Hillary Clinton may be locked in a prolonged battle with a resilient Bernie Sanders who has pointed to his strength over Donald Trump in the general election, but new polls suggest that Clinton herself could be headed to a blowout win in November.
This weekend, a new poll was released showing Clinton within striking distance in Georgia, a normally reliable Republican state where Democrats have not been competitive in more than two decades. The Atlanta Journal-Constitution poll showed that Trump holds a slim four-point lead over Clinton, 45 percent to 41 percent, which is within the poll’s margin of error.
The poll showed that Hillary Clinton’s strength among non-white voters and a general dislike of Donald Trump gives her the potential for a huge upset if she can drive voter turnout among her supporters.
But there was also high discontent among voters of both camps, with Clinton and Trump both widely disliked among Peach State voters.
“I’m not interested in having Trump in the White House at all, and Hillary Clinton is the poster child for the status quo and that status quo hasn’t served the middle class at all,” said Allen Clark, a 58-year-old from Kennesaw, in an interview with the Atlanta Journal-Constitution.
“I’m going to sit out November. At this point in my life — I’ve observed politics for a long time,” he said. “I’ve been on both sides of the fence, and I’m entirely sure that both parties are bought and paid for. Voting is a waste of time.”
The poll found that Trump’s problems may run deeper than Clinton’s. Two-thirds of younger voters had an unfavorable opinion of Trump along with 63 percent of women. A majority of voters also said they gave the Republican Party a negative rating, a sentiment shared by two-thirds of independent voters.
— ABC News (@ABC) May 15, 2016
Past polls have shown deep problems with other demographics, including 80 percent disapproval among Latino voters. It is a sentiment that reportedly has the GOP very worried. Arizona Sen. John McCain told donors at a closed-door fundraiser last week that Trump’s poor ratings among Latino voters are putting his own seat at risk, Politico reported. McCain has since gone back on his criticism of Trump to show signs of public support, but there is worry across the GOP that Trump’s problems could lead to a blowout loss in November and the loss of many seats in Congress.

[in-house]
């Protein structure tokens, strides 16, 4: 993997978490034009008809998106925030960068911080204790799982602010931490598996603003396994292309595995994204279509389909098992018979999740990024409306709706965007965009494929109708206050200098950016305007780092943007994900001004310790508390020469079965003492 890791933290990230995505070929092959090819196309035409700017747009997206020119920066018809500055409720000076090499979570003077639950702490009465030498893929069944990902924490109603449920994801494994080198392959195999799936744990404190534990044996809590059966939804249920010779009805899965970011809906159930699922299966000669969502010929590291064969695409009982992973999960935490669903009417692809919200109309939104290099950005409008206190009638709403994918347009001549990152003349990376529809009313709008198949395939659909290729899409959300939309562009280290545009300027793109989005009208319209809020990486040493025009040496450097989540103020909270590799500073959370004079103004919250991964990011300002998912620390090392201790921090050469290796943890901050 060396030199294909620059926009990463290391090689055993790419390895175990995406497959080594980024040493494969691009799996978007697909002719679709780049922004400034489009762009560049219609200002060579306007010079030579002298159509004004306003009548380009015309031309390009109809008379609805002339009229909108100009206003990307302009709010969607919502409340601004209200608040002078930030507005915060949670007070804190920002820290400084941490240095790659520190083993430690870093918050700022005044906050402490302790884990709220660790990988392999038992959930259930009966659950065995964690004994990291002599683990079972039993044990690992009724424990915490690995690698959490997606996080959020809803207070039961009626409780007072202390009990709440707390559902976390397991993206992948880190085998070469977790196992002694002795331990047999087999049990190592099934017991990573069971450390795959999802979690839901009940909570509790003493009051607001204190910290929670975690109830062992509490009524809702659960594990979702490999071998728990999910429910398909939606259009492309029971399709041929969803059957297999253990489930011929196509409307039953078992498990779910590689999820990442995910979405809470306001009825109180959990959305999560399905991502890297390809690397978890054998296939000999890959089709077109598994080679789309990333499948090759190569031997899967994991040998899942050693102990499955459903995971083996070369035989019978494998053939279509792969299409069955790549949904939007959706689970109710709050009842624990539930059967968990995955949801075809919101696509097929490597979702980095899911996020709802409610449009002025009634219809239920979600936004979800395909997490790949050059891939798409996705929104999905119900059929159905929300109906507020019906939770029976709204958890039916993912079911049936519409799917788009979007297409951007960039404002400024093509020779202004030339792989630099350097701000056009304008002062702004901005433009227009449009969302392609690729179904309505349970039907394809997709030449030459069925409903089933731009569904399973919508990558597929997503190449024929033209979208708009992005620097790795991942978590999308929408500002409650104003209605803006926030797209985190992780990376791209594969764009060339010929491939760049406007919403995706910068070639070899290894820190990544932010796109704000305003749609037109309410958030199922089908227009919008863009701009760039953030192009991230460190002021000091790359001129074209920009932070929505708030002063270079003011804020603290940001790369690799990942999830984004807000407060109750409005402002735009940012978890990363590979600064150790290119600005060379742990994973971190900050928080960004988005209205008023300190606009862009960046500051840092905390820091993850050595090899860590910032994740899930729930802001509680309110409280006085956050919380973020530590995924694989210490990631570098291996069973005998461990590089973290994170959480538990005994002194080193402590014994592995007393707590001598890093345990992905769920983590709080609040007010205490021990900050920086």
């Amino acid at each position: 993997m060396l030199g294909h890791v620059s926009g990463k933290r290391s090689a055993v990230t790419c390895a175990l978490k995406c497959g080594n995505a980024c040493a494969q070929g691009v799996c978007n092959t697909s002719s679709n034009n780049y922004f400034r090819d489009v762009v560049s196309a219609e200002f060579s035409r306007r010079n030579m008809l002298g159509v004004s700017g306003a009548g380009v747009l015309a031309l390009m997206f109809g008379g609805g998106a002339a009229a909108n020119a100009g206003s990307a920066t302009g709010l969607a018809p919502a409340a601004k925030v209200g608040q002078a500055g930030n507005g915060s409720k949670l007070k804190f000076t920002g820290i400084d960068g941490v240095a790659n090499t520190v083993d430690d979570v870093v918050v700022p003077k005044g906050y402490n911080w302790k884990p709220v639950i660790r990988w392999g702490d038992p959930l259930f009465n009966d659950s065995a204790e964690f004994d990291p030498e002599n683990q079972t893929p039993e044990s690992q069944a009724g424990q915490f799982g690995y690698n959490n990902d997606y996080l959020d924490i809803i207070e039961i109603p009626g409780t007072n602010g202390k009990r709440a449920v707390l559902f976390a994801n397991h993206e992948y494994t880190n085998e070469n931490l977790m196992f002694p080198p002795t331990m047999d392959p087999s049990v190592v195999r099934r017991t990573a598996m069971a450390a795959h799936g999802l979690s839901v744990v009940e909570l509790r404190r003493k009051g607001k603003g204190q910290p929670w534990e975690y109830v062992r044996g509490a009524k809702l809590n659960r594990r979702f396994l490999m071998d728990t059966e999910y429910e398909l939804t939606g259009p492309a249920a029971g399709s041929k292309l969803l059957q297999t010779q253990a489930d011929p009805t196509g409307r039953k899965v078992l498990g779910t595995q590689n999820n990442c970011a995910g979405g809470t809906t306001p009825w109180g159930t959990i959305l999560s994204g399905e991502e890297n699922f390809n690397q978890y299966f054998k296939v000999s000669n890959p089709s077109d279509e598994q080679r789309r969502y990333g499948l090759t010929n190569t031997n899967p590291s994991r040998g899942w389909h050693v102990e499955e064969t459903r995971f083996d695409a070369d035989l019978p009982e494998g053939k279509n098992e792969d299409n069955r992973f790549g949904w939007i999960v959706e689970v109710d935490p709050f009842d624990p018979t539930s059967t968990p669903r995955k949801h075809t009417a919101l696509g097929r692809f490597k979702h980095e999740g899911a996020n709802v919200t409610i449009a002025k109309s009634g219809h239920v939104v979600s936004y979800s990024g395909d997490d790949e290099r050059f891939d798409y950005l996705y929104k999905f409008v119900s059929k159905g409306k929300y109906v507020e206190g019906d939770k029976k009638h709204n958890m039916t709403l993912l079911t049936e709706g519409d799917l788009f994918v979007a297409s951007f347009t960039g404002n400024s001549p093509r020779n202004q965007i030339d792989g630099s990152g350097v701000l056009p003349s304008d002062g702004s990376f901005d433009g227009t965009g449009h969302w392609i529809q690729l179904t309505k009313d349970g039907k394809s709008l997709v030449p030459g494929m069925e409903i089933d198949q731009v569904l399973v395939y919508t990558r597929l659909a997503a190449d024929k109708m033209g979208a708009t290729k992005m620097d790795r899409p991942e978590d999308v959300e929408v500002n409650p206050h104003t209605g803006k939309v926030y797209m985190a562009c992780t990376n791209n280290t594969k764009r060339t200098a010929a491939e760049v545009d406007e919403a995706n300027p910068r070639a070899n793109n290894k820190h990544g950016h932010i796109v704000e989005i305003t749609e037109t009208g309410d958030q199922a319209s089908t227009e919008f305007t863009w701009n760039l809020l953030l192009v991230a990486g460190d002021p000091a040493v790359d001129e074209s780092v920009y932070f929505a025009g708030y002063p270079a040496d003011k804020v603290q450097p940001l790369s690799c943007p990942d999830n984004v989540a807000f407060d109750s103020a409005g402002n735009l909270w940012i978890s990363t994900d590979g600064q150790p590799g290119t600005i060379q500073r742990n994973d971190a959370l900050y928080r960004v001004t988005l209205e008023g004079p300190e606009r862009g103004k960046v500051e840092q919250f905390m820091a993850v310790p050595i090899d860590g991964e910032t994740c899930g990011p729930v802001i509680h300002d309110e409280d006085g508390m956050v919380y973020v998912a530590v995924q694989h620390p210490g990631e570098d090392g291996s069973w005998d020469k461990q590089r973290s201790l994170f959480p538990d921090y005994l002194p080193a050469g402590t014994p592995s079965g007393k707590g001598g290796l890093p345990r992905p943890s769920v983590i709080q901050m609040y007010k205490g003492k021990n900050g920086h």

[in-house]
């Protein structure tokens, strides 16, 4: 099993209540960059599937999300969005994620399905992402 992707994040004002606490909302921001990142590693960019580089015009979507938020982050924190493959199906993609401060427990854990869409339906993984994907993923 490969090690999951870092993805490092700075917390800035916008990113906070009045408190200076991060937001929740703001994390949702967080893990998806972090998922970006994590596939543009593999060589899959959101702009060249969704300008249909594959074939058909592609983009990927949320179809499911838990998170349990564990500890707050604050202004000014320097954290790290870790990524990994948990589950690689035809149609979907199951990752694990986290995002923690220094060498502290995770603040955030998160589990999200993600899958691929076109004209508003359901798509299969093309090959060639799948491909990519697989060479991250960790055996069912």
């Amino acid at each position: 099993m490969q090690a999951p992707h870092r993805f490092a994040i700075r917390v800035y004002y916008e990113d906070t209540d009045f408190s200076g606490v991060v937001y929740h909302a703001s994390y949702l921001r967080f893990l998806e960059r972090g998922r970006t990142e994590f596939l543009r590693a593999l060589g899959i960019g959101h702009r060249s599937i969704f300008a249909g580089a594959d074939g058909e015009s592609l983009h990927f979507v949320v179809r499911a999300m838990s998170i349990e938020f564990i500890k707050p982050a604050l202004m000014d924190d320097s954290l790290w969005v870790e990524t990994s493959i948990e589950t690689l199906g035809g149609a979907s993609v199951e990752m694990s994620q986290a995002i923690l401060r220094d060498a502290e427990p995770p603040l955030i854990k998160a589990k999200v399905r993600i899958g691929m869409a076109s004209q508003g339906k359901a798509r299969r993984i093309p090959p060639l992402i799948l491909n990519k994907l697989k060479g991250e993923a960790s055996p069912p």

— The Economist (@TheEconomist) May 15, 2016
This is now the second poll in as many weeks showing Hillary Clinton with a strong chance to win in Georgia. A poll last week from Landmark/RosettaStone, via WSB-TV, had Trump in a statistical tie with Clinton there with 42 percent of voters to her 41 percent.
“I think Hillary Clinton has a chance to win Georgia if she is willing to invest here and put people in the state,” Democratic strategist Billy Linville said.
These polls take some of the wind from Sanders’ sails, as he has been trying to pitch to superdelegates that he will be the party’s strongest candidate in November. Sanders would need hundreds of superdelegates to flip from their support of Clinton in order to overcome her massive lead in pledged delegates.
The polls from Georgia are also seen as good news for Hillary Clinton beyond the immediate result of an open race in the Peach State. It also shows that Clinton is creating new battlegrounds for Donald Trump, putting the presumptive Republican nominee on defense and opening the potential for a huge win in November. Past polls have shown Clinton with a chance in other traditionally red states, including a previous poll from Utah that showed Trump in trouble of losing.
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